The character Ryan Reynolds has been playing this whole time is the snarky comic-relief wiseass. What has changed, over the course of his filmography, is any given movie’s willingness to tolerate that character. In Blade: Trinity, the joke is that nobody finds Hannibal King’s proto-Deadpool antics amusing in the slightest.

Hannibal: Welcome to the Honeycomb Hideout.
Blade: How do you bankroll this operation?
Hannibal: I date a lot of older men.

No reaction. C’mon, Blade. You’re in a movie where the good guys hang out at a place called “the Honeycomb Hideout.” Maybe relax. Reynolds is also in charge of exposition, including the opening voiceover: “In the movies, Dracula wears a cape and some old English guy always manages to save the day at the last minute with crosses and holy water. But everybody knows the movies are full of shit.” But mostly surrounded by morose absurdity—Jessica Biel plays a super-badass archer with an iPod fixation—Hannibal is eventually reduced to hurling grandiose insults at Parker Posey, the only other person in this movie who seems to be enjoying herself. Within seconds, Reynolds calls her both a “horse-humping bitch” and a “cock-juggling thundercunt.” This sort of ultra-crude japery is the black box it will take Hollywood 12 years to make the whole movie out of.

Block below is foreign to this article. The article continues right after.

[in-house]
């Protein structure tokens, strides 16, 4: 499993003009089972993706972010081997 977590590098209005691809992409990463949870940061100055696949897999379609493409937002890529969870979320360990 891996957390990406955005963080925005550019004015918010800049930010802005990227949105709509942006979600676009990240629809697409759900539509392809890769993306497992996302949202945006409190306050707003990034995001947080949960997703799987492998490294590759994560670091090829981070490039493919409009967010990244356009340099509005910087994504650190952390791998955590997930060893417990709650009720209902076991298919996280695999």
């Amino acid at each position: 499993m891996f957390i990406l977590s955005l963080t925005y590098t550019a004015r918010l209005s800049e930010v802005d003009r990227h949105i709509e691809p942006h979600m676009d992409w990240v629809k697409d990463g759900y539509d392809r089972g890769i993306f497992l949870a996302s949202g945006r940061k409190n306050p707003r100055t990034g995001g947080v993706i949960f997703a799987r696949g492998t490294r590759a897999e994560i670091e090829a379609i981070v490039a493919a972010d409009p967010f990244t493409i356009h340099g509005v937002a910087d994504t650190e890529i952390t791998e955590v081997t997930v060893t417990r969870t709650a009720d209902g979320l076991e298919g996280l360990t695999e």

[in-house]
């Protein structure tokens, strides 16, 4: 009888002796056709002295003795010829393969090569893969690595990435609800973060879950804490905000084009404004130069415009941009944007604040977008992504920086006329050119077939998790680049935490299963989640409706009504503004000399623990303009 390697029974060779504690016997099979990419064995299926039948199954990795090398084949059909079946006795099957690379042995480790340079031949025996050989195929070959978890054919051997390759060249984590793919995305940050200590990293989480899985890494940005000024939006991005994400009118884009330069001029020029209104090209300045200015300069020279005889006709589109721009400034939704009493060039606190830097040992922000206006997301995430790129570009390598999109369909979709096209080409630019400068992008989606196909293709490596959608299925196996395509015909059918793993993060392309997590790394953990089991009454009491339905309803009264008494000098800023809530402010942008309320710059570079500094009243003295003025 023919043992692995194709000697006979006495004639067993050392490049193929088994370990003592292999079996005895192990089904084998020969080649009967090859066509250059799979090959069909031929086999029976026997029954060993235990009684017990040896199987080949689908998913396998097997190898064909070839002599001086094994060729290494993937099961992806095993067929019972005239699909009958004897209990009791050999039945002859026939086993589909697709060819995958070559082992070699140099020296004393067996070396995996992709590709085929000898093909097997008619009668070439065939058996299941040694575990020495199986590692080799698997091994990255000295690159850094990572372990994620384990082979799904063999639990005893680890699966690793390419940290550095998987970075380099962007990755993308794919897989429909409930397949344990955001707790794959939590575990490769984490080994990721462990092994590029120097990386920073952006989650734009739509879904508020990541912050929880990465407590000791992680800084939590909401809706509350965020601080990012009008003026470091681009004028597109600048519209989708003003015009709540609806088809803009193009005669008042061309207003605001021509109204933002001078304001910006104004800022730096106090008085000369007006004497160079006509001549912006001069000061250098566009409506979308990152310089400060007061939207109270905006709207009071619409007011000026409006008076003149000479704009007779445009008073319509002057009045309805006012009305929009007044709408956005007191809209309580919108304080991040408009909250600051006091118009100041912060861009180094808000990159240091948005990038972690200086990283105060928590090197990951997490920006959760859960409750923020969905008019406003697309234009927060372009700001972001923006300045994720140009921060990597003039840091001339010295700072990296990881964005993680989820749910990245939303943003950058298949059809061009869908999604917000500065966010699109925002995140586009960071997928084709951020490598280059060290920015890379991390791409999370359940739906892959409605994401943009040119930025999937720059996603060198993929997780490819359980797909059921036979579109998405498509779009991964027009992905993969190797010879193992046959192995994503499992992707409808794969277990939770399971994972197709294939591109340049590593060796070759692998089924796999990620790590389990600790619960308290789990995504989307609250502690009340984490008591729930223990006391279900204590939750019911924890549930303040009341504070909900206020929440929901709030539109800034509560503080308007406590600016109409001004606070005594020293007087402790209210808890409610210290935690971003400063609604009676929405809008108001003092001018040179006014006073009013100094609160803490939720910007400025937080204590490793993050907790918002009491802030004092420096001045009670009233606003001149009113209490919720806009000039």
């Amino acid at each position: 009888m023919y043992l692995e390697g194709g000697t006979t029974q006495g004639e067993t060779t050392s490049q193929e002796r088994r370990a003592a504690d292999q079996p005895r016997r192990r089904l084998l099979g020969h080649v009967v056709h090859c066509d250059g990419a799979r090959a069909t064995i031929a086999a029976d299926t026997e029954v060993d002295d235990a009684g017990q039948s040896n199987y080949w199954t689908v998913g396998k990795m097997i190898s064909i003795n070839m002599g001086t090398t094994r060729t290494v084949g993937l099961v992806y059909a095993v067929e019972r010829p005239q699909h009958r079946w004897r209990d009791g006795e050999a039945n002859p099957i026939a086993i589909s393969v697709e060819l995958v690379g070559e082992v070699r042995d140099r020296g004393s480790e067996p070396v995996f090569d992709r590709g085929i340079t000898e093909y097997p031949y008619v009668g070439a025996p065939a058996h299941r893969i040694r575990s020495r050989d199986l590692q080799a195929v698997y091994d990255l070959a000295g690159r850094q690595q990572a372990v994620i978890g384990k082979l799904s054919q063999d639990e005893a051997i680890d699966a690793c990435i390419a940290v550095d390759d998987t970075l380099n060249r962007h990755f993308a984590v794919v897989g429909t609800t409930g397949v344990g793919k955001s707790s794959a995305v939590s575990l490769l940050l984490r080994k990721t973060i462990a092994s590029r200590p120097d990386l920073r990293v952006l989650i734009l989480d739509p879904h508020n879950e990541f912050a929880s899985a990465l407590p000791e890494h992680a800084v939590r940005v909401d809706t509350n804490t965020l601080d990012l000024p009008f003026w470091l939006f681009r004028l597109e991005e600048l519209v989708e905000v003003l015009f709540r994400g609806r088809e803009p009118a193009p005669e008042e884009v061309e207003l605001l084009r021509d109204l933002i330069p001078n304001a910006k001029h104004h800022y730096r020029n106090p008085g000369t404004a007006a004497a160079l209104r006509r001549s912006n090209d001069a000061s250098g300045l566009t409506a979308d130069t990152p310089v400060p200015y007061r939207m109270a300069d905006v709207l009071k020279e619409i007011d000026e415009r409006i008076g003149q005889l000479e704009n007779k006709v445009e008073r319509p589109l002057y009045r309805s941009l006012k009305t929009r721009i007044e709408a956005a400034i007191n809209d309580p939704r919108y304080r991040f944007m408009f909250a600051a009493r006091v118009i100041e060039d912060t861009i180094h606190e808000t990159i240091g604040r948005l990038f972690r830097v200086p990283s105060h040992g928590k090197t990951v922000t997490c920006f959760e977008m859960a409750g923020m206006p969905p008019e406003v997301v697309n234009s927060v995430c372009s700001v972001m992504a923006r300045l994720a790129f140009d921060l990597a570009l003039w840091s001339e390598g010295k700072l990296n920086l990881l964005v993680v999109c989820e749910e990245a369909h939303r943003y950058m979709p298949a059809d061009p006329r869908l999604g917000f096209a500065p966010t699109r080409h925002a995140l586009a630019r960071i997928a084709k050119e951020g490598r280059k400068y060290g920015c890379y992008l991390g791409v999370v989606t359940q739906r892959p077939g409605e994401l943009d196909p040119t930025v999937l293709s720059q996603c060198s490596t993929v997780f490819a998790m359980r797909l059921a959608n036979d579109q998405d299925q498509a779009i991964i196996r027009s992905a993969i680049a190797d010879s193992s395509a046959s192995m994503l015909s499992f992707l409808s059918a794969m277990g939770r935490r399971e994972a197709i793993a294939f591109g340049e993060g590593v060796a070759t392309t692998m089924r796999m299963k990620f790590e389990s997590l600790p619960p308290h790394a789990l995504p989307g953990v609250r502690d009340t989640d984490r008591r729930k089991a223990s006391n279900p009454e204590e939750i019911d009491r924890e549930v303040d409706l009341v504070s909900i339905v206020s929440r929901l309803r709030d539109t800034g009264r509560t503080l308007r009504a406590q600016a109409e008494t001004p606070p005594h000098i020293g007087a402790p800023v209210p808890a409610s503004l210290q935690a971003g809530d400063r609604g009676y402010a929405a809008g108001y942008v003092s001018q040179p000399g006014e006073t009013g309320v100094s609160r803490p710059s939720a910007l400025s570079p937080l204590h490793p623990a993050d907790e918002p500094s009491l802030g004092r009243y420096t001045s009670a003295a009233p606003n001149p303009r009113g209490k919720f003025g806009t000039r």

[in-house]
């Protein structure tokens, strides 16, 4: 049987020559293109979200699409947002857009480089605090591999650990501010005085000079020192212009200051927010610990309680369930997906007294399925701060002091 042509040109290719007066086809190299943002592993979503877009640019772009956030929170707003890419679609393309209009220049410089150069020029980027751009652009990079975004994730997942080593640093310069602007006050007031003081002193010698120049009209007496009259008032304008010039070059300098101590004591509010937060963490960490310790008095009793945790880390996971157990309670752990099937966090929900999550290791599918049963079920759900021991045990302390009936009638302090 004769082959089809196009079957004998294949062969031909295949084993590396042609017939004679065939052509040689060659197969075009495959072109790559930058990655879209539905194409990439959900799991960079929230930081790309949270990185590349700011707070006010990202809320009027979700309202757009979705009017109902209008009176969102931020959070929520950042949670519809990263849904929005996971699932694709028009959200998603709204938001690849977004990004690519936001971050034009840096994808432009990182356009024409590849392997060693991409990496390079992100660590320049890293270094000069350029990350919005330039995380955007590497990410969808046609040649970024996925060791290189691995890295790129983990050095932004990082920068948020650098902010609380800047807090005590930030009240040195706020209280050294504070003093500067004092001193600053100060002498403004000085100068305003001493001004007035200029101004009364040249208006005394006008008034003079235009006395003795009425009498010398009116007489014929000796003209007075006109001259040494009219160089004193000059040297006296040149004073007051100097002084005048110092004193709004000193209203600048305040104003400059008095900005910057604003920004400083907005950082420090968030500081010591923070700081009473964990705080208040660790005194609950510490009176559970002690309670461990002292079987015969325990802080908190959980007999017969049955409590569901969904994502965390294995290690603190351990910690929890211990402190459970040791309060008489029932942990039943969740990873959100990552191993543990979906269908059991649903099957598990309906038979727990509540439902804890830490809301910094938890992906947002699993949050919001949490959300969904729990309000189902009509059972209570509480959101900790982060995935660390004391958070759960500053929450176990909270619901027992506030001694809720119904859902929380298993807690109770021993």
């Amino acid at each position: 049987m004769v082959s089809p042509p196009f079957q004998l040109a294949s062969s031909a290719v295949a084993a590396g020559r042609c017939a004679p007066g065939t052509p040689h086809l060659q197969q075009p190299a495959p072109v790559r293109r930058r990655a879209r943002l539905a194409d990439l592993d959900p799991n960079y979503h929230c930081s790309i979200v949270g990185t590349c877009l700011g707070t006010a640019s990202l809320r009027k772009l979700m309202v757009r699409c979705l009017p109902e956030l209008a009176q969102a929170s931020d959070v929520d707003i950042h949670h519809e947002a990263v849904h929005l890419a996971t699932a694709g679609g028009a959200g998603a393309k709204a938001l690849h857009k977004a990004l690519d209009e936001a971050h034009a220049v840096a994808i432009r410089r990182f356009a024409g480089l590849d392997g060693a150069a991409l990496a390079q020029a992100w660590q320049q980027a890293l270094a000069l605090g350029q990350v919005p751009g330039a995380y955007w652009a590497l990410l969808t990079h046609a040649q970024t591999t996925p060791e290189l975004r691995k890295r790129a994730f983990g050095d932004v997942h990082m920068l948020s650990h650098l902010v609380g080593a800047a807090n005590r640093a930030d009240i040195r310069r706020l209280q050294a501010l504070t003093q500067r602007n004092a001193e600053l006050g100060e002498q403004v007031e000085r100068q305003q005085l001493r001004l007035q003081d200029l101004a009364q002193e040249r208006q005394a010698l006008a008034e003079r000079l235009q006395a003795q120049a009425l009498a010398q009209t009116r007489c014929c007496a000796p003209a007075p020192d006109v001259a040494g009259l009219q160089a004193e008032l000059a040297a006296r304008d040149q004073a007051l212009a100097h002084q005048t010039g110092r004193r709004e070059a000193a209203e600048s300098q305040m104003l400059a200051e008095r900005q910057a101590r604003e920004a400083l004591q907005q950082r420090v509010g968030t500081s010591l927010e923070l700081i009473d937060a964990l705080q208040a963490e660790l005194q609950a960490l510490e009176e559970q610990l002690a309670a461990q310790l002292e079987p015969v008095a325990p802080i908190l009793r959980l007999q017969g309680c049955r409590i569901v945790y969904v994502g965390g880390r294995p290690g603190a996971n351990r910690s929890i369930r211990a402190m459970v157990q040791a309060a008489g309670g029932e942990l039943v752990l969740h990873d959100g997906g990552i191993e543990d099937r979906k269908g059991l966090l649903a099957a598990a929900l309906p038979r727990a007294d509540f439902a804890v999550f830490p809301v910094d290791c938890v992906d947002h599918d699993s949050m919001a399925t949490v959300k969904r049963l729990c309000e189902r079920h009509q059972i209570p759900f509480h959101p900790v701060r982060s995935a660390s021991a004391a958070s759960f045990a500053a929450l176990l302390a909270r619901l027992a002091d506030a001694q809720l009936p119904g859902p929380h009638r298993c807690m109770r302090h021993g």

New Line Cinema

A half-decade later in X-Men Origins: Wolverine, Reynolds has lost the beard, and also the sleeves. His screen time as Deadpool’s alter ego, Wade Wilson, is reduced to a few scenes meant to convey that he loves his swords and the rest of his fellow mercenaries hate him. “Great,” he deadpans. “Stuck in an elevator with five guys on a high-protein diet.” (In 2016, Reynolds told GQ that due to the writer’s strike, he wrote all his own dialogue for this movie.) Then he kills a bunch of people and disappears from the movie for an hour. You miss him, and his sense of whimsy, immediately.

20th Century Fox

(Yes, that is will.i.am on the left. LMAO.)

You miss Reynolds even more when he comes back, as Deadpool 1.0, a ludicrous horror-movie atrocity with no mouth, and giant sword hands, and teleportation abilities, and laser eyes. (Though he can only decapitate someone when another bad guy with a computer types in the word decapitate.) Reynolds also told GQ that he knew immediately that this utterly joyless approach was a huge mistake, and felt vindicated when hardcore viewers revolted: “I still get angry, because I remember saying, ‘You know, there are more Deadpool fans out there than you realize, and they’re not gonna be happy with this.’”